For the Lattimore completest, an enterprising soul has taken his FOIA’s FBI records and slapped them into a book:

Spunky, but the FBI has already put them online.

Why not enjoy some quality time with the man himself?  Return now to 1952, with Joe McCarthy unfazed by the Senate’s earlier repudiation and salivating over the sunlit vistas ahead – Ike’s expected election and his own looming committee chairmanship.

M. Stanton Evans, a tireless soldier in the struggle, is the most prominent current “McCarthy Was Right-ist.”

But if you like your fanciful history with long legs and a grating voice, Ann Coulter compiled some of what is known and a lot of what she could make up about Soviet spies in “Treason.”

Actual historian Ellen Schrecker’s history of McCarthyism:

“Point Of Order” is McCarthyism near the end, compiled out of the Senator’s overreaching at the 1954 Army-McCarthy hearings. His incessant cries of “point of order” rapidly irritate fellow Senators and viewers, and the hearings helped turn public opinion against the witch hunter.


Several years later director Emile de Antonio completely lost his mind,  deciding that what America in the 70s craved was listening to faceless shapes behind a scrim explain the Revolution being brought to you by the Weather Underground.    Time stands still as you hear the flat Midwestern voices of Bernadene Dorn, future Obama “pal” Billy Ayers, and more explain the struggle.

      Sadly unavailable on video except as part of the collected works, Smithsonian Folkways felt moved in 2007 [!] to release an audio CD version, allowing a new generation of teens to groove to such commie classics as “We Are a Small Organization”  and “Why We Are Communist & Speak Collectively” [and apparently escew pluralization!]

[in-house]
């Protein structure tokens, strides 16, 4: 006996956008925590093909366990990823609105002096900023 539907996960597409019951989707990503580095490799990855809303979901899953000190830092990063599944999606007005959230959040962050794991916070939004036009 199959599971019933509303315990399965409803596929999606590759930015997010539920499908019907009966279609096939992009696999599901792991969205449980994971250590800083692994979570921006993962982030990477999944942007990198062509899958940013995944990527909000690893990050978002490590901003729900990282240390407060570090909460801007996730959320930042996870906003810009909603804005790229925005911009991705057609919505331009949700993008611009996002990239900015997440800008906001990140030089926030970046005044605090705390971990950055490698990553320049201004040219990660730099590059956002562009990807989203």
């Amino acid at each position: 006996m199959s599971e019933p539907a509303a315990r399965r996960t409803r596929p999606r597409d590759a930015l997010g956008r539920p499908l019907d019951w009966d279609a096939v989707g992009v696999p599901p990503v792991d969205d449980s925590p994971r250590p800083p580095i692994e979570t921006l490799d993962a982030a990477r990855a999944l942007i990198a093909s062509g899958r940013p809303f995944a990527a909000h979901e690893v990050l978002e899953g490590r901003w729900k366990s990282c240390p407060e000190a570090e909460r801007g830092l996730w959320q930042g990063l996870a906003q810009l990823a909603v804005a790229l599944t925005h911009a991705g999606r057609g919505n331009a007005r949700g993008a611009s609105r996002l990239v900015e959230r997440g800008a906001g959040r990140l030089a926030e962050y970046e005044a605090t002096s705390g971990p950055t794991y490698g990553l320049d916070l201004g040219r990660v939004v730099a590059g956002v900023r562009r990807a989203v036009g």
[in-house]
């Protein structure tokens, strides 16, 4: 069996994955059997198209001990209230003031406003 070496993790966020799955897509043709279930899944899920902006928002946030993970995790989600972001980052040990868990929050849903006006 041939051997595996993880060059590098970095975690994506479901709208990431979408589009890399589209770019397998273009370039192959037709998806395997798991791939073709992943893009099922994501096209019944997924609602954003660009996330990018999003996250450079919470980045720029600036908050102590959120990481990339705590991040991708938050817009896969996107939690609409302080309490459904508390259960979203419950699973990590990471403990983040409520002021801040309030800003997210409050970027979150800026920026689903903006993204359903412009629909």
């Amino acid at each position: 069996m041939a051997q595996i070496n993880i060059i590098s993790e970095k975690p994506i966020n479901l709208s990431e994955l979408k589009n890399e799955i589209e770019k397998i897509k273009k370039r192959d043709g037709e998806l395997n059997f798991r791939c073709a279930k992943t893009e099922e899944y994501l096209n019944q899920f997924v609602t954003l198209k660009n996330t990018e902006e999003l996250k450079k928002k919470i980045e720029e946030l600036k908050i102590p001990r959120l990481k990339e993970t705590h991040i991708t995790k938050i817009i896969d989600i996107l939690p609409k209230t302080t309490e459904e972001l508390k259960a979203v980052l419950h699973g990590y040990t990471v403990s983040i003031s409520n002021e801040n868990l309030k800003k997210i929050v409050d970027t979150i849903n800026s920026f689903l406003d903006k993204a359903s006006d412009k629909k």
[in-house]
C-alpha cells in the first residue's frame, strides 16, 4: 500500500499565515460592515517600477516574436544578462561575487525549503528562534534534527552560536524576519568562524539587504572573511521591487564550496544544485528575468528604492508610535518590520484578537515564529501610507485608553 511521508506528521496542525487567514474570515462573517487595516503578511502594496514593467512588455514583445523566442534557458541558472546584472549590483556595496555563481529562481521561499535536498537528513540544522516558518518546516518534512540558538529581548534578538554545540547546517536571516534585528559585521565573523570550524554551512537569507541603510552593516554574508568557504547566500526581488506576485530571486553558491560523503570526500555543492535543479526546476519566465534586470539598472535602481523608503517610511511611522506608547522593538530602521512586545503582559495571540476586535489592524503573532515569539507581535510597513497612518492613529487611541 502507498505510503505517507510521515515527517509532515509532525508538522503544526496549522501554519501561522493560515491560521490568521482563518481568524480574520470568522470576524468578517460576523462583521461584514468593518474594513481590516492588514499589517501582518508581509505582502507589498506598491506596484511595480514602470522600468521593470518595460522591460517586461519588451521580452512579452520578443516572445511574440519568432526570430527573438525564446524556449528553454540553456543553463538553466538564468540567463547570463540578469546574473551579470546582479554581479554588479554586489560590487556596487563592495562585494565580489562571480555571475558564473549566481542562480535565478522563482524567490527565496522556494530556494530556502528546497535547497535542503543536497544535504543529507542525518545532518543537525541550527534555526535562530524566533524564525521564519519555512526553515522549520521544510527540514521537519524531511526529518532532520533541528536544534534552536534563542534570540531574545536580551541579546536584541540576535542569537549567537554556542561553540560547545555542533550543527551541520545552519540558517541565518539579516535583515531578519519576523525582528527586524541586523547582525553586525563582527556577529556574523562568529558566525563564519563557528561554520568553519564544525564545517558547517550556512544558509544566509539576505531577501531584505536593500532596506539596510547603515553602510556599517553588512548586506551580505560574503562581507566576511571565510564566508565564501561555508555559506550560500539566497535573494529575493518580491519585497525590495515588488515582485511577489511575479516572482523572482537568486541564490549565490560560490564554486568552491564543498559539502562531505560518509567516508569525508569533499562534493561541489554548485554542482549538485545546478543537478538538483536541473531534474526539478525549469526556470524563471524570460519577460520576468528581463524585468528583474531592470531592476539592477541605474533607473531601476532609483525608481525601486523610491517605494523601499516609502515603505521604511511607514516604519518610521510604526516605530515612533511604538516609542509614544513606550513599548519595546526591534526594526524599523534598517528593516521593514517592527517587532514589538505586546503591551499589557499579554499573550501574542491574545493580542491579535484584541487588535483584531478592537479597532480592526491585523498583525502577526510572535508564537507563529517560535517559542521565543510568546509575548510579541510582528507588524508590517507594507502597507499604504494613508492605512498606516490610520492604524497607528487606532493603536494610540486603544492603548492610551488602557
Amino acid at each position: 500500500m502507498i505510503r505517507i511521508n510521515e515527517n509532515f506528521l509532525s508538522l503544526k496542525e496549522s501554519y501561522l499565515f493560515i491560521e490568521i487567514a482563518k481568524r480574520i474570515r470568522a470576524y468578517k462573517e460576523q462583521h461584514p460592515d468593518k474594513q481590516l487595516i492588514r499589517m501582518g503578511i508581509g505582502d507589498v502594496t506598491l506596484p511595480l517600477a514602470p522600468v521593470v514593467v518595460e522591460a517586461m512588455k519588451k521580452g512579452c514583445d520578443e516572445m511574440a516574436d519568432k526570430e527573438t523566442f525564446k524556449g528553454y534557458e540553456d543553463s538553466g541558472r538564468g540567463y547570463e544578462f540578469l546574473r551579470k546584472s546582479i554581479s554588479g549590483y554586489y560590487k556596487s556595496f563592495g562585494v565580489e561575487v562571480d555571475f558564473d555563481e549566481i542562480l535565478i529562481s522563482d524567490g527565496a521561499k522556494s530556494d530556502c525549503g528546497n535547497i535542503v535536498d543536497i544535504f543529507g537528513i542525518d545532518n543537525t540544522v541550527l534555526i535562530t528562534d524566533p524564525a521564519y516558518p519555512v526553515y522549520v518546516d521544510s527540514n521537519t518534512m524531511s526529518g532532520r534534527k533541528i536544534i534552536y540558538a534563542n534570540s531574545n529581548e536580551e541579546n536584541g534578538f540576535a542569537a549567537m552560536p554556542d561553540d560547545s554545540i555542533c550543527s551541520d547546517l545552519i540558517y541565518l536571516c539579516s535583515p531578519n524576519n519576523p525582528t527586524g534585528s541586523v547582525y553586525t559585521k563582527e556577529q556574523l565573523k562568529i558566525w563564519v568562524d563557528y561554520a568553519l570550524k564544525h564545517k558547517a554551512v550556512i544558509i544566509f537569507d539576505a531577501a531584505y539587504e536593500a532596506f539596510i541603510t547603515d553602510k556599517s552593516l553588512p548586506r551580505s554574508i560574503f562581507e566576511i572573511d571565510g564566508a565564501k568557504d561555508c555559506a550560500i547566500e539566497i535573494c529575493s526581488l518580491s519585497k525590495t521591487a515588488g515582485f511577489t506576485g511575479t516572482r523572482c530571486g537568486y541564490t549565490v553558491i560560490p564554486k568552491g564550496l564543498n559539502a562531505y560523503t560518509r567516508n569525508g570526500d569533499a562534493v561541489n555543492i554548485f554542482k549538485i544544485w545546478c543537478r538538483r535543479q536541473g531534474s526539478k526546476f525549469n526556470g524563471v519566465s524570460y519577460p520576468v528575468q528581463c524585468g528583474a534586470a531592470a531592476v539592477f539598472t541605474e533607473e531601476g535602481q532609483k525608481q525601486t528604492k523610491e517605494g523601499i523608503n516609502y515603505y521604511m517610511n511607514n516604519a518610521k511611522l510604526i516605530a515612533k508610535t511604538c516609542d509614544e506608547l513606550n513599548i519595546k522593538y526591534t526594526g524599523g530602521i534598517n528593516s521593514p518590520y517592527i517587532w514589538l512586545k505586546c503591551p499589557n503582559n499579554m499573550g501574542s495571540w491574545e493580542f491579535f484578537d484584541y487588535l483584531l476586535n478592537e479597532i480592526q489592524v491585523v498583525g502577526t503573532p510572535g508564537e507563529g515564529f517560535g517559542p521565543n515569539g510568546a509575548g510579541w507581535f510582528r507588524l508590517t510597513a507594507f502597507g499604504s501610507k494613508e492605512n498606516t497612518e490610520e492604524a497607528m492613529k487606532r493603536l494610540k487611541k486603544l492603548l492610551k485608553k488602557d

William F. Buckley evolved into the cuddly kindly uncle of the conservative movement, but back in the day he trafficked in all manner of nonsense about McCarthy.    He and his future paramilitary brother-in-law Brent Bozell wrote a pioneer apologia,McCarthy and His Enemies: the Record and Its Meaning

Buckley continued to bang the drum into the sixties in his columns and on “Firing Line,” his retrospectively sparkling TV show.       This episode is one of the greats, where “Bill” and Fred Schwartz deplore the dissipation of anti-Communist fervor.

However did that come about? Here we have two men in a  studio mustily reviewing how Soviet leader Nikita Khrushchev proved he was a Marxist in his  “Secret Speech” denouncing Stalin, 13 years after the fact, and three years after Khrushchev himself lost power.

The fizz “Dr. Fred Scwartz” brings to the topic are typical of the man. His Christian Anti-Communist Crusade [oh yes, they have a web page!] spent much of its time flogging Fred’s book,

but when not doing that they were ferriting out the Red presence in youth culture.  He promoted the wholesome Janet Greene as an Anti-Communist

folk troubadour against the Kingston Trio menace,   with minimal results.


Glen Beck carries the torch for Joe McCarthy on a nightly basis, combining head shaking, interviewees he won’t let get a word in, and incoherent versions of his own theories in a potent brew of fiction and spittle. And he draws a fan base to match, folding his tales into their own pet causes such as re-litigating World War II. Did you know Japan was a victim of China and Russia? It’s true, I read it on the Internet!